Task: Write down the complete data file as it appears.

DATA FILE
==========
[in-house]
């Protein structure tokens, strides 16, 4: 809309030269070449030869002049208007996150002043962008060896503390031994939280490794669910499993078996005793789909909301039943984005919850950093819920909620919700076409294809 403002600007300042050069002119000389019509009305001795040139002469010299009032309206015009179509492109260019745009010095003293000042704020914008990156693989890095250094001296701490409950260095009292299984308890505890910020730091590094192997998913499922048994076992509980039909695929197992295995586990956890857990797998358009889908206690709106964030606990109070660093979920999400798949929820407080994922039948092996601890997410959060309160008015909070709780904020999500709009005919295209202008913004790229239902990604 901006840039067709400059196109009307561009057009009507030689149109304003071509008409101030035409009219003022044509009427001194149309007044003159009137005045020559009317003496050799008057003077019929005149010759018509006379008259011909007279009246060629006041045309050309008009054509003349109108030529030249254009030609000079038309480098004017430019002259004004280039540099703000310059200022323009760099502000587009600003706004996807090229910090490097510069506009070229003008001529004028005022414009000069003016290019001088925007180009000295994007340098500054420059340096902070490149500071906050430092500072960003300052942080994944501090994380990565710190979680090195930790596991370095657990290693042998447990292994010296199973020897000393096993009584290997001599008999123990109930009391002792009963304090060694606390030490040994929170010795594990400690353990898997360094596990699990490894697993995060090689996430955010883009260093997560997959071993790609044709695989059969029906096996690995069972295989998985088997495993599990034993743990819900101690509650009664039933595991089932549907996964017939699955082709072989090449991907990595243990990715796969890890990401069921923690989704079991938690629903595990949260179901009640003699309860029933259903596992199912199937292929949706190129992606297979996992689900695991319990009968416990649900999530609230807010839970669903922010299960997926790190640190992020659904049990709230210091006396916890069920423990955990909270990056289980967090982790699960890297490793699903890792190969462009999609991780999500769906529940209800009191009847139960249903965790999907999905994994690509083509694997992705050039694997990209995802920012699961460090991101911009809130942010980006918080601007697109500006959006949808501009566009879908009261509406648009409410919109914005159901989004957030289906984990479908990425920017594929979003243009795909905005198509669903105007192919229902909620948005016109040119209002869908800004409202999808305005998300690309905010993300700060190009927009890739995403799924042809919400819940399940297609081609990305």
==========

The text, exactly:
[in-house]
């Protein structure tokens, strides 16, 4: 809309030269070449030869002049208007996150002043962008060896503390031994939280490794669910499993078996005793789909909301039943984005919850950093819920909620919700076409294809 403002600007300042050069002119000389019509009305001795040139002469010299009032309206015009179509492109260019745009010095003293000042704020914008990156693989890095250094001296701490409950260095009292299984308890505890910020730091590094192997998913499922048994076992509980039909695929197992295995586990956890857990797998358009889908206690709106964030606990109070660093979920999400798949929820407080994922039948092996601890997410959060309160008015909070709780904020999500709009005919295209202008913004790229239902990604 901006840039067709400059196109009307561009057009009507030689149109304003071509008409101030035409009219003022044509009427001194149309007044003159009137005045020559009317003496050799008057003077019929005149010759018509006379008259011909007279009246060629006041045309050309008009054509003349109108030529030249254009030609000079038309480098004017430019002259004004280039540099703000310059200022323009760099502000587009600003706004996807090229910090490097510069506009070229003008001529004028005022414009000069003016290019001088925007180009000295994007340098500054420059340096902070490149500071906050430092500072960003300052942080994944501090994380990565710190979680090195930790596991370095657990290693042998447990292994010296199973020897000393096993009584290997001599008999123990109930009391002792009963304090060694606390030490040994929170010795594990400690353990898997360094596990699990490894697993995060090689996430955010883009260093997560997959071993790609044709695989059969029906096996690995069972295989998985088997495993599990034993743990819900101690509650009664039933595991089932549907996964017939699955082709072989090449991907990595243990990715796969890890990401069921923690989704079991938690629903595990949260179901009640003699309860029933259903596992199912199937292929949706190129992606297979996992689900695991319990009968416990649900999530609230807010839970669903922010299960997926790190640190992020659904049990709230210091006396916890069920423990955990909270990056289980967090982790699960890297490793699903890792190969462009999609991780999500769906529940209800009191009847139960249903965790999907999905994994690509083509694997992705050039694997990209995802920012699961460090991101911009809130942010980006918080601007697109500006959006949808501009566009879908009261509406648009409410919109914005159901989004957030289906984990479908990425920017594929979003243009795909905005198509669903105007192919229902909620948005016109040119209002869908800004409202999808305005998300690309905010993300700060190009927009890739995403799924042809919400819940399940297609081609990305």